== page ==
A chapter 13 bankruptcy is also called a wage earner’s plan. It enables individuals with regular income to develop a plan to repay all or part of their debts. Under this chapter, debtors propose a repayment plan to make installments to creditors over three to five years. If the debtor’s current monthly income is less than the applicable state median, the plan will be for three years unless the court approves a longer period “for cause.” (1) If the debtor’s current monthly income is greater than the applicable state median, the plan generally must be for five years. In no case may a plan provide for payments over a period longer than five years. 11 U.S.C. § 1322(d). During this time the law forbids creditors from starting or continuing collection efforts. This chapter discusses six aspects of a chapter 13 proceeding: the advantages of choosing chapter 13, the chapter 13 eligibility requirements, how a chapter 13 proceeding works, making the plan work, and the special chapter 13 discharge.
Managing Partner Richard Jacoby gives a brief overview of Chapter 7 Bankruptcy and the importance of hiring a dedicated Long Island bankruptcy lawyer to assist with your case.
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Chapter 13 offers individuals a number of advantages over liquidation under chapter 7. Perhaps most significantly, chapter 13 offers individuals an opportunity to save their homes from foreclosure. By filing under this chapter, individuals can stop foreclosure proceedings and may cure delinquent mortgage payments over time. Nevertheless, they must still make all mortgage payments that come due during the chapter 13 plan on time. Another advantage of chapter 13 is that it allows individuals to reschedule secured debts (other than a mortgage for their primary residence) and extend them over the life of the chapter 13 plan. Doing this may lower the payments. Chapter 13 also has a special provision that protects third parties who are liable with the debtor on “consumer debts.” This provision may protect co-signers. Finally, chapter 13 acts like a consolidation loan under which the individual makes the plan payments to a chapter 13 trustee who then distributes payments to creditors. Individuals will have no direct contact with creditors while under chapter 13 protection.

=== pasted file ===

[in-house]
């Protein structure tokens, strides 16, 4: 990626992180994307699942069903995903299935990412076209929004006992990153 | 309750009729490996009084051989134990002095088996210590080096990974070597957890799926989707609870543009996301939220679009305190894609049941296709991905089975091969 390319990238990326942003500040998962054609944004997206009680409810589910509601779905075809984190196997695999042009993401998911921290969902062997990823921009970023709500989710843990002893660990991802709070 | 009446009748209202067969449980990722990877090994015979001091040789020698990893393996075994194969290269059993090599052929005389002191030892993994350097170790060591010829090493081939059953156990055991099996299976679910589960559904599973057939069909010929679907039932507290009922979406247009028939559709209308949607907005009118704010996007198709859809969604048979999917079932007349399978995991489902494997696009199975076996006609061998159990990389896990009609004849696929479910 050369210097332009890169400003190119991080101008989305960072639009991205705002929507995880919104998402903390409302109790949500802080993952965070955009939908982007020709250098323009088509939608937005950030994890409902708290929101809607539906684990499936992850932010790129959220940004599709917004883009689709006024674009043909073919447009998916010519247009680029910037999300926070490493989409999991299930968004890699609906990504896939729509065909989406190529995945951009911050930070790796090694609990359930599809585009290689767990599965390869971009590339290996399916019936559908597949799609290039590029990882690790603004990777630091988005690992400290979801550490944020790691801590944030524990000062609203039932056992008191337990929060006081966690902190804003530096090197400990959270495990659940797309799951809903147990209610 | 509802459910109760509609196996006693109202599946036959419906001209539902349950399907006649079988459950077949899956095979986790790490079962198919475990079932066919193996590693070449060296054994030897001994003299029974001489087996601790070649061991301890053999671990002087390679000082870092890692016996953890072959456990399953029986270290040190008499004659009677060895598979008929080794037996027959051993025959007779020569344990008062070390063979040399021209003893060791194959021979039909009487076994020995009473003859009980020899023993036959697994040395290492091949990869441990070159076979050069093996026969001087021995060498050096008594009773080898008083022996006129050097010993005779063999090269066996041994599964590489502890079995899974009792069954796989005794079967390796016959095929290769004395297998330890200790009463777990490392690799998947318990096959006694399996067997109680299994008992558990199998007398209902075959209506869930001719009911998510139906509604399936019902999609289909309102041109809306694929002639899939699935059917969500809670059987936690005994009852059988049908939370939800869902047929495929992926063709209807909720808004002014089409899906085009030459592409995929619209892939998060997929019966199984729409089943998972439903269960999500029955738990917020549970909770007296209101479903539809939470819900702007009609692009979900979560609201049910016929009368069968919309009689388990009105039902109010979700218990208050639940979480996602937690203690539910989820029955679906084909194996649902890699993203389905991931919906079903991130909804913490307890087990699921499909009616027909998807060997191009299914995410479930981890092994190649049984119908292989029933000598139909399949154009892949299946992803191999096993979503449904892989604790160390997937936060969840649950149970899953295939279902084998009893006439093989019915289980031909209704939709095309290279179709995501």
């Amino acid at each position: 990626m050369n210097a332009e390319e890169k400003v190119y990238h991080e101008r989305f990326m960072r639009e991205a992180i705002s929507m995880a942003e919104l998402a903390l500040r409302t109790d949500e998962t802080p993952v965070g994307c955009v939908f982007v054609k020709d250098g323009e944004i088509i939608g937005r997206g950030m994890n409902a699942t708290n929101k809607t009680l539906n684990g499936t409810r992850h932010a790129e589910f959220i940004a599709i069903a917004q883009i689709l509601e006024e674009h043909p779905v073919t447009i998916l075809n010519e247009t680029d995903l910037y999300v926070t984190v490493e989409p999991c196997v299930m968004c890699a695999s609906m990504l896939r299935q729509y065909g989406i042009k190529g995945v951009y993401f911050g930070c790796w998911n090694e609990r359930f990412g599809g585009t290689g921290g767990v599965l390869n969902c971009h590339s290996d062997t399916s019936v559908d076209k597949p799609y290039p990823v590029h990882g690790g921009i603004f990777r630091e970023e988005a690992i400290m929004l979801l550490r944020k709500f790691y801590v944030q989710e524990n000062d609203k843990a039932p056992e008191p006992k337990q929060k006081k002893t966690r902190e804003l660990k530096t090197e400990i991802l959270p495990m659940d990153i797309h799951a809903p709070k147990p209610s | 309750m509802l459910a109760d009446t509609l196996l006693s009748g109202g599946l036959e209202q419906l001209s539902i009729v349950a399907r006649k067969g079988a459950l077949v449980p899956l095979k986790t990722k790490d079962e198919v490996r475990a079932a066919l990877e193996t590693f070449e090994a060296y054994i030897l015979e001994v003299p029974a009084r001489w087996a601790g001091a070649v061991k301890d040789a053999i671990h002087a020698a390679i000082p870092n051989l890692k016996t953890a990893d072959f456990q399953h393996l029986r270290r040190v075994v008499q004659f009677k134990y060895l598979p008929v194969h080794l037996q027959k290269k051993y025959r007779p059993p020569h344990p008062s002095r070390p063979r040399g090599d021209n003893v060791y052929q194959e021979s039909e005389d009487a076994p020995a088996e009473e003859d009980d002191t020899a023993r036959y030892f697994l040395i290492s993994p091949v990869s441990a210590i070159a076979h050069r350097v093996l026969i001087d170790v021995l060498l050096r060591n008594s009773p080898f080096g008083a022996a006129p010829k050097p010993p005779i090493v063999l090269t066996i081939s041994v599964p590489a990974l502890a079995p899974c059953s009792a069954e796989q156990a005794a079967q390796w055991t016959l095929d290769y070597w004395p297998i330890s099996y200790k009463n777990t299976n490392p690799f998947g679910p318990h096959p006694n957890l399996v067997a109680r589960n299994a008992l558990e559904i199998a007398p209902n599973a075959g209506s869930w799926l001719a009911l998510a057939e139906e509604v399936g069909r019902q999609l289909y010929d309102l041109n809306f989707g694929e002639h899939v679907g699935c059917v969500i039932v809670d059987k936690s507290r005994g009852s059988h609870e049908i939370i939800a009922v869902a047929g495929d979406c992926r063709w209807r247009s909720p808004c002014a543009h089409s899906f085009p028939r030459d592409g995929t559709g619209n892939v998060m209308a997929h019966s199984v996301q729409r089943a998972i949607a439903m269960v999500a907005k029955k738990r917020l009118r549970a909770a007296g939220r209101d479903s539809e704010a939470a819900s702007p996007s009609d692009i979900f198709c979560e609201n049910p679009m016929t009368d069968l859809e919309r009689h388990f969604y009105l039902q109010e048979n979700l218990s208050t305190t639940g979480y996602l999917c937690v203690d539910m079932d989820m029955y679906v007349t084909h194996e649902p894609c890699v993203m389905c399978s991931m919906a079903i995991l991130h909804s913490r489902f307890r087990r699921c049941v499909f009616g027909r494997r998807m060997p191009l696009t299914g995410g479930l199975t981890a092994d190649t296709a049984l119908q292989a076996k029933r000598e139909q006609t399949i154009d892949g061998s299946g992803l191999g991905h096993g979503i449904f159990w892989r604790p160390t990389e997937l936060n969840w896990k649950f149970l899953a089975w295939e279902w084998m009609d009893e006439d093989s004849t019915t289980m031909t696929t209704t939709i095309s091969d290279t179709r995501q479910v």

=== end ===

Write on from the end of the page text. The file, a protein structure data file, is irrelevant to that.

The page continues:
To begin a Chapter 13 bankruptcy, you’ll fill out a packet of forms—mostly the same forms as you would use in a Chapter 7 bankruptcy—listing your income, property, expenses, and debts. You will file these forms and paperwork and a workable payment plan proposing how you plan to handle your debts over the payment plan period with the local bankruptcy court.
You must also file:
- your tax return for the previous year;
- proof that you’ve filed your tax returns for the last four years; and
- a certificate showing that you’ve completed credit counseling with an agency approved by the United States Trustee.